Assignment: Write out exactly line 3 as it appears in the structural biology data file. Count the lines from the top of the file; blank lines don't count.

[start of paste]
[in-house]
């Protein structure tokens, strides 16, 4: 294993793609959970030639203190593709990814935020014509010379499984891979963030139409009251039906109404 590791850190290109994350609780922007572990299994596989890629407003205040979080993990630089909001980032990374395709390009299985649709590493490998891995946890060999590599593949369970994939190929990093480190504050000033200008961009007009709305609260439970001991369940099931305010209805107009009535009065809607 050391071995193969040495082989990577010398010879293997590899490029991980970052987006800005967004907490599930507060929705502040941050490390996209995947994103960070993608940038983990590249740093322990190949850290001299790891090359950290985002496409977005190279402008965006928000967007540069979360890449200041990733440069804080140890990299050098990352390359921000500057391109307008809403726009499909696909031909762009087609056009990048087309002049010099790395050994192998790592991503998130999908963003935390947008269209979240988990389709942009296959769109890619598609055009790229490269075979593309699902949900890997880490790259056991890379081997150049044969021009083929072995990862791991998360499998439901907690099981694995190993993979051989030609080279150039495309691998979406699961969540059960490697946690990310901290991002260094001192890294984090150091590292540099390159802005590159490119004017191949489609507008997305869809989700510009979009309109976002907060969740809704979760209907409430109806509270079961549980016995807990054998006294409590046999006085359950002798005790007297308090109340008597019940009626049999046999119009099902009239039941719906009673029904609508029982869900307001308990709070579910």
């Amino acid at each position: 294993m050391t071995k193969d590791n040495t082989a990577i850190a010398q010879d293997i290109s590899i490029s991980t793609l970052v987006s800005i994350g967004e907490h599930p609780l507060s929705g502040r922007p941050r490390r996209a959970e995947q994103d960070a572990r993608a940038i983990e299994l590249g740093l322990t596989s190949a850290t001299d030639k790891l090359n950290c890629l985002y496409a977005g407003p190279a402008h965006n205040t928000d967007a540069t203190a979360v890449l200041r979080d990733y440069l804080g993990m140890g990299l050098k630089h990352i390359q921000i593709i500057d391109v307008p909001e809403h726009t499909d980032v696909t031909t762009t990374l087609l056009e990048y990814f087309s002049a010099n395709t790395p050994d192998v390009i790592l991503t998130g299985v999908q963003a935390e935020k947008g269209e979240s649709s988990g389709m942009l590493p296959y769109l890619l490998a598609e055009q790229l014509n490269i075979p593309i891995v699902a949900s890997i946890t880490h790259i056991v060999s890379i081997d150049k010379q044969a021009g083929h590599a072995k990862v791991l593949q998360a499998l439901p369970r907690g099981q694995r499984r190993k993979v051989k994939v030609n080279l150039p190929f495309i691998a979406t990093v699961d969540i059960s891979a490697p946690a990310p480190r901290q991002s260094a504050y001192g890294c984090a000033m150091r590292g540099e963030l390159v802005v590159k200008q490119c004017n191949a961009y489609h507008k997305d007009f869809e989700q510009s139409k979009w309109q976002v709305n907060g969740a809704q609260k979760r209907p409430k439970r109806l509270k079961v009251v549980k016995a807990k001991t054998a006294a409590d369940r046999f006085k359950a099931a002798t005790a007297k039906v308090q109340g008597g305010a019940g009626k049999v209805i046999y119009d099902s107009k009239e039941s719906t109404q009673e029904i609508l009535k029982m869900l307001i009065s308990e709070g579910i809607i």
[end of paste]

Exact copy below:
């Amino acid at each position: 294993m050391t071995k193969d590791n040495t082989a990577i850190a010398q010879d293997i290109s590899i490029s991980t793609l970052v987006s800005i994350g967004e907490h599930p609780l507060s929705g502040r922007p941050r490390r996209a959970e995947q994103d960070a572990r993608a940038i983990e299994l590249g740093l322990t596989s190949a850290t001299d030639k790891l090359n950290c890629l985002y496409a977005g407003p190279a402008h965006n205040t928000d967007a540069t203190a979360v890449l200041r979080d990733y440069l804080g993990m140890g990299l050098k630089h990352i390359q921000i593709i500057d391109v307008p909001e809403h726009t499909d980032v696909t031909t762009t990374l087609l056009e990048y990814f087309s002049a010099n395709t790395p050994d192998v390009i790592l991503t998130g299985v999908q963003a935390e935020k947008g269209e979240s649709s988990g389709m942009l590493p296959y769109l890619l490998a598609e055009q790229l014509n490269i075979p593309i891995v699902a949900s890997i946890t880490h790259i056991v060999s890379i081997d150049k010379q044969a021009g083929h590599a072995k990862v791991l593949q998360a499998l439901p369970r907690g099981q694995r499984r190993k993979v051989k994939v030609n080279l150039p190929f495309i691998a979406t990093v699961d969540i059960s891979a490697p946690a990310p480190r901290q991002s260094a504050y001192g890294c984090a000033m150091r590292g540099e963030l390159v802005v590159k200008q490119c004017n191949a961009y489609h507008k997305d007009f869809e989700q510009s139409k979009w309109q976002v709305n907060g969740a809704q609260k979760r209907p409430k439970r109806l509270k079961v009251v549980k016995a807990k001991t054998a006294a409590d369940r046999f006085k359950a099931a002798t005790a007297k039906v308090q109340g008597g305010a019940g009626k049999v209805i046999y119009d099902s107009k009239e039941s719906t109404q009673e029904i609508l009535k029982m869900l307001i009065s308990e709070g579910i809607i």